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When asked to describe the flavors and aromas of Vietnamese cuisine, foodies say it's flowery, and it tastes like the sea, it's sweet, sour, and spicy hot. The simmering noodle soups, brothy fish sauces, and spring rolls or summer rolls that are popular in Vietnamese cooking are made using an abundance of lemongrass and cilantro, fish mint (aka, fish leaf), plus many other herbs and spices, like mint, perilla leaf, basil, dill, Saigon cinnamon, and cardamom.
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e food is similar to traditional Chinese food, especially around Hanoi, in the north of the country, which shares a border with China. There, people enjoy their stir-fried dishes and noodle soups. In Central Vietnam, the flavors are more similar to food from Laos and Thailand, both of which share a border and are west of Vietnam. The southern region of Vietnam, where you'll find Ho Chi Minh City (Saigon), is extremely fertile and is known for its agricultural outputs: rice paddies, jackfruit farms, and coconut groves. People of the southern Mekong delta are also fond of growing lots of different herbs. Here, the food tends to be sweeter and more palm sugar is used to tamp down the heat in spicy dishes.
Throughout the country, you can taste the influence of Vietnam's past French colonization, like with the banh mi, a sandwich served on a crusty French baguette. Also, pho is a combination of a French-inspired meat broth with Vietnamese rice noodles. If you're a fan of the flavorful Asian cuisine and want to take a shot at making a few Vietnamese recipes, you've come to the right place.
Pho pronounced like "fun," but without the "N," is one of the easiest Vietnamese recipes for most North American home chefs to master. And if you're planning a Vietnamese-style dinner, this is a dish that your guests will be expecting. Once you get this recipe down, you shouldn't have a problem tackling other pho recipes before long.
Before you start, you may want to see if there's a Vietnamese market -- or even an Asian market -- in your neck of the woods. Those who are practiced in Vietnamese home cooking swear by buying packets of combined herbs, or you can buy them one at a time. Look for star anise, cloves, cinnamon sticks, basil, bean sprouts, cilantro, and fresh mint. Asian markets are also a great place to buy the right kind of soup bones. For beef pho, look for the knuckle or leg bone. Just ask your meat counter worker at your grocery store if you're unsure what to get. You'll also want to buy onion, ginger, thinly sliced flank steak, and dried or fresh pho rice noodles. And finally, don't forget the condiments: hoisin sauce, sriracha hot chili sauce, limes, and hot peppers. These are for your finished pho.
Vietnamese pho with beef, chicken, or seafood can be made on the stovetop, in a slow cooker, or a pressure cooker. But for a traditional stovetop recipe, you will lightly char the onion and ginger in the broiler. While that's going, remove impurities from the meat bones by boiling them for several minutes. Then you combine most of your ingredients in a large pot and after it boils, let sit on simmering heat uncovered for a few hours. Whenever "scum" collects on the top of your soup, scrape it off with a large spoon or spatula. Once the meat is tender, remove it from the simmering broth and refrigerate. Then allow the broth to continue simmering for a few more hours.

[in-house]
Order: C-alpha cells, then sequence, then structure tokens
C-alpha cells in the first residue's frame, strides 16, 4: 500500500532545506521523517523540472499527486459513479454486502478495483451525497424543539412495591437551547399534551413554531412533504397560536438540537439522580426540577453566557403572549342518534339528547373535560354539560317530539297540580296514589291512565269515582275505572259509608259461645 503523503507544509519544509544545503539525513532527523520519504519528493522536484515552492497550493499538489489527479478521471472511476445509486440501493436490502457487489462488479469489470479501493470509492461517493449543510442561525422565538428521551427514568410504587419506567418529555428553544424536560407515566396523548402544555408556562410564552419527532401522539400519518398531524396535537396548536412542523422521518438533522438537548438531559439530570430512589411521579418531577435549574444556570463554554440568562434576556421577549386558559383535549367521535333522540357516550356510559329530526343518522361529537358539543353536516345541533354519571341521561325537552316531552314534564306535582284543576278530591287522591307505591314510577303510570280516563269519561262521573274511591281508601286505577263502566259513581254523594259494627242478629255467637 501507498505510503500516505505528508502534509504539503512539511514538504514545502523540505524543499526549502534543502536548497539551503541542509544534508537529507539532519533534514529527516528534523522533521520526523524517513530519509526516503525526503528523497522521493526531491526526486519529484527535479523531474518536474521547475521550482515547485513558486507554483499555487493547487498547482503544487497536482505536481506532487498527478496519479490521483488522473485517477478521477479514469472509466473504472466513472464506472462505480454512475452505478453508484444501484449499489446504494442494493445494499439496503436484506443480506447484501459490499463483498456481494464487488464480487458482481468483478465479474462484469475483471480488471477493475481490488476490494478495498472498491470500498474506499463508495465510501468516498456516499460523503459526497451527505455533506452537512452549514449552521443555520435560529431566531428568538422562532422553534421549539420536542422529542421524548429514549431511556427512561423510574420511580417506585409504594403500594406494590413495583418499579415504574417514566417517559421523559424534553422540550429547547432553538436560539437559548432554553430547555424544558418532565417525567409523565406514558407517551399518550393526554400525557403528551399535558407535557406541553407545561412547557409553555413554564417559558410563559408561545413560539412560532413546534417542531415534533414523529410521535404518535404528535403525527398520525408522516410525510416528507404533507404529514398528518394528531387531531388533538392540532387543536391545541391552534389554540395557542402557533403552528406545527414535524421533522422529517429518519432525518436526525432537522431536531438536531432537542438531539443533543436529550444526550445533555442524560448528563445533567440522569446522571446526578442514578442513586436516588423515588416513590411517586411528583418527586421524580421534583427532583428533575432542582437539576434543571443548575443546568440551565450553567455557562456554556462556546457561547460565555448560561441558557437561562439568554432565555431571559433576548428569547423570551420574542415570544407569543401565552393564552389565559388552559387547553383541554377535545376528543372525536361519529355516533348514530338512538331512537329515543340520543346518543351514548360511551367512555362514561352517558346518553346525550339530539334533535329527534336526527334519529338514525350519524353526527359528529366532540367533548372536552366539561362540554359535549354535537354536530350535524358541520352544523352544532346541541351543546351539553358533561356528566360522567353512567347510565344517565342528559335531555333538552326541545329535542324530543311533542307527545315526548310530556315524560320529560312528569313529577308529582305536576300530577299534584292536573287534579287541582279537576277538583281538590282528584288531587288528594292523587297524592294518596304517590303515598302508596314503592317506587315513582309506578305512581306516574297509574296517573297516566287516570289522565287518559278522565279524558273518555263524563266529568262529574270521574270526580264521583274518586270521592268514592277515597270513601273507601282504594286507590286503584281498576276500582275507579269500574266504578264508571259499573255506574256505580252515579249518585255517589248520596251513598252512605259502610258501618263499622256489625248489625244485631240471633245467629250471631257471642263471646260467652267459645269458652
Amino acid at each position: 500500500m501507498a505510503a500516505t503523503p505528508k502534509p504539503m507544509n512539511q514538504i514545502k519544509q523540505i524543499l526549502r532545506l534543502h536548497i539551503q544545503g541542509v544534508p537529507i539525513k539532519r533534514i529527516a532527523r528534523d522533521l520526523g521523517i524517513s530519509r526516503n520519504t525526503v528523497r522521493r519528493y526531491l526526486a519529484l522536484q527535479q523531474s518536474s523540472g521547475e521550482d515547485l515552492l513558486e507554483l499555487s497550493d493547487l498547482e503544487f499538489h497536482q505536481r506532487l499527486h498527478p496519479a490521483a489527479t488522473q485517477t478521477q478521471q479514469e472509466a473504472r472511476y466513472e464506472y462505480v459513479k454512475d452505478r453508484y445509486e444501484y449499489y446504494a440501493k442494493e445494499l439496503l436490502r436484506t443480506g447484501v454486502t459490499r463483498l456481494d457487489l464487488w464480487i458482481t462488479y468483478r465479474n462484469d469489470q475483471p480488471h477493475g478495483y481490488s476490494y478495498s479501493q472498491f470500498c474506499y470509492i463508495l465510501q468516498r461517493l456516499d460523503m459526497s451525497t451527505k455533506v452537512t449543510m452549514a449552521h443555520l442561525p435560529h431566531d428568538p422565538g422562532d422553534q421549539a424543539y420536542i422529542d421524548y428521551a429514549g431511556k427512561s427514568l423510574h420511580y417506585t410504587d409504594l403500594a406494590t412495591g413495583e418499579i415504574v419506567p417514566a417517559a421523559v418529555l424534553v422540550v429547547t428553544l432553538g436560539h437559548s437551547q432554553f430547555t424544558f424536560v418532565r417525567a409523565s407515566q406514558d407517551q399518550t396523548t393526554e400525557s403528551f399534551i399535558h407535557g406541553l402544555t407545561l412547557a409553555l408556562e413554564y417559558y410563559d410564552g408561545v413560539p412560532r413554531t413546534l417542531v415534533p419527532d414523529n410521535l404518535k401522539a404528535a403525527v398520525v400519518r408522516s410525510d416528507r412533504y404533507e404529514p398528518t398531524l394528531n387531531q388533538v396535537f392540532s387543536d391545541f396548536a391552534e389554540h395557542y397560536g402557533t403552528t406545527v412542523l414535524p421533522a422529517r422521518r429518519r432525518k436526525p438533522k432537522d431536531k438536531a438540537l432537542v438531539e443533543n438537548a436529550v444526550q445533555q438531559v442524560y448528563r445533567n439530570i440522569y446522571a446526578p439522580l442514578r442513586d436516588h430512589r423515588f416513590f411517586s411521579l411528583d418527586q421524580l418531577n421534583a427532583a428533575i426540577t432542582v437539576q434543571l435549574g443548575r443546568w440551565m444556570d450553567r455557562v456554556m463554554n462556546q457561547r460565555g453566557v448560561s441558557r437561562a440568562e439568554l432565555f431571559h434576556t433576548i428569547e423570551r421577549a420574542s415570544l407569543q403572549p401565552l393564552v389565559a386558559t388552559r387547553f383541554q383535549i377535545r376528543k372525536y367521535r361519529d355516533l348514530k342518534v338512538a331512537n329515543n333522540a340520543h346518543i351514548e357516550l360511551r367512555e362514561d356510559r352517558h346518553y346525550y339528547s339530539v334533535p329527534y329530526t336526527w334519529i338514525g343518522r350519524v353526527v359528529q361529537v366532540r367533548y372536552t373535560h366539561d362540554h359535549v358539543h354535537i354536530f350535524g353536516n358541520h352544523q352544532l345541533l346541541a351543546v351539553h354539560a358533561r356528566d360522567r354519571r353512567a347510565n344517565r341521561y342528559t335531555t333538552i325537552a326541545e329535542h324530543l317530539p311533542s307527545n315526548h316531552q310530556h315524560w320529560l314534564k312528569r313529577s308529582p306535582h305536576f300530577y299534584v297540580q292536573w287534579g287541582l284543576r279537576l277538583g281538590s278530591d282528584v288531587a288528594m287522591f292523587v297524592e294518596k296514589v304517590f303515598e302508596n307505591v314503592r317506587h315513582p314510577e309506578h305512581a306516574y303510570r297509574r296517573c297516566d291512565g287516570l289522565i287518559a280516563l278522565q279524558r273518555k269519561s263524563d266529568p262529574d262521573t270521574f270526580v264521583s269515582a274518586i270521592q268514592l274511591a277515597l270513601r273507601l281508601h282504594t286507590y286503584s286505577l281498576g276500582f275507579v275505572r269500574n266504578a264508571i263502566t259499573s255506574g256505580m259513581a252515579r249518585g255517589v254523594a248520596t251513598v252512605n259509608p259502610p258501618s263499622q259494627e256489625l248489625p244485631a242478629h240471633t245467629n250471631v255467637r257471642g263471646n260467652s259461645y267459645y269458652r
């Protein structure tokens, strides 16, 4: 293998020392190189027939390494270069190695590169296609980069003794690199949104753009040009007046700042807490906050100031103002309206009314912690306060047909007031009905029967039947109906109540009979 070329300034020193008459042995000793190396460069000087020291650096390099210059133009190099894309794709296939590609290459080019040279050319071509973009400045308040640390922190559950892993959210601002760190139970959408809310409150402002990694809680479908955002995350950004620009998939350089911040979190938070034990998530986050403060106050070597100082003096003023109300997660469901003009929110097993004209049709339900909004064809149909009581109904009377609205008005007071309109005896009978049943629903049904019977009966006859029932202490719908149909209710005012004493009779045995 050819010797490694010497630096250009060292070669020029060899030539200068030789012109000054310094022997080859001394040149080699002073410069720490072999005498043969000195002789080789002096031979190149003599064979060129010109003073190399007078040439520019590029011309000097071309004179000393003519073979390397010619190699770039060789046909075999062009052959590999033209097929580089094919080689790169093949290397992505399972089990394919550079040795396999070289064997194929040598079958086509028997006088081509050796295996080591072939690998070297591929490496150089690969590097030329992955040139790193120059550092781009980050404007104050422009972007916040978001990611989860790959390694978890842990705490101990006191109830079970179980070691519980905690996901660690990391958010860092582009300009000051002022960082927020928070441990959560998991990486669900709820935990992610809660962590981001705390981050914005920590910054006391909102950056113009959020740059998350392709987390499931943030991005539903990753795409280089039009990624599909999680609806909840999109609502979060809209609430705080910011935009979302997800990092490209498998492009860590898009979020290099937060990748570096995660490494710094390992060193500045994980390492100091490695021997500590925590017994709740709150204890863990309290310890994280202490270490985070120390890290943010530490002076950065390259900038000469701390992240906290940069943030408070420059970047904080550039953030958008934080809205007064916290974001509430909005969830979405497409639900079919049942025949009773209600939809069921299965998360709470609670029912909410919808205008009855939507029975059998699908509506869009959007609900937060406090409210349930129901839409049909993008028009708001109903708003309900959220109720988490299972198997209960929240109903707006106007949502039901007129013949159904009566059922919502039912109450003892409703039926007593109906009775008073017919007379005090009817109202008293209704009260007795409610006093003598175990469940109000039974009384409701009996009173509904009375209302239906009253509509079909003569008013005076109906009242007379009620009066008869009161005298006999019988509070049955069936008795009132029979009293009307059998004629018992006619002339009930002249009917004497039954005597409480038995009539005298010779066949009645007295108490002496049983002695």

Here's how to prepare your pho serving bowls. First place rice noodles in the bowls, followed by slices of beef, and onion, scallions, and cilantro leaves. The traditional way to serve beef pho is also to put slices of raw beef into the bowl, and then turn the heat up on your broth, so it comes to a boil. This way, when you pour the broth over the ingredients, it cooks the raw meat. Other types of protein you can use to make pho are pork, chicken, shrimp, prawns, crab, salmon, and catfish.
Vietnamese Banh Mi
Banh mi, which are Vietnamese sandwiches, are incredibly popular around the world. They're much like subs here, but instead of ham, cheese, and mayo on a soft roll, it's fresh herbs, pickled vegetables, and chicken or pork, on a crusty baguette. One easy banh mi recipe to start with calls for carrots, white radish, onion, cucumber, cilantro leaves, and chicken breast. Boil water, rice vinegar, and sugar, and then pour over the vegetables and allow them to marinate. After broiling the chicken, build your sandwich.
You can switch up your home banh mi recipe by using lemongrass pork, sardines, pate, tofu, and many other types of protein, or combine different proteins. And then make your own nuoc cham dipping sauce, containing fish sauce, lime juice, and sugar. Need some heat? Toss in Thai chiles. But don't go overboard. These chilies are more than 20-times hotter than jalapeños.
Everyone loves spring rolls and summer rolls, and those made using classic Vietnamese ingredients are particularly tasty. Just like with pho and banh mi, once you master the basics, you can pretty much use any protein, or add different herbs and sauces to make your rolls sweeter, hotter, or give them a more heavily pickled taste, or a crunchier texture.
Some of the main items and ingredients you'll need are summer roll rice paper wrappers, carrots, pea greens, and a variety of fresh Vietnamese herbs (like cilantro, Thai basil, and mint). Then decide if you want crab filling, tofu, pork, prawn, shrimp, or any combination of each. There's no one way to make this straightforward Vietnamese dish, but mastering the rice paper roll may take some practice. After you julienne the carrots, place the ingredients on your rice paper, fold the bottom halfway up, and then snuggly roll the sides. You can use a variation of these with other ingredients to make lettuce wraps and Vietnamese spring rolls, which are traditionally served fried.
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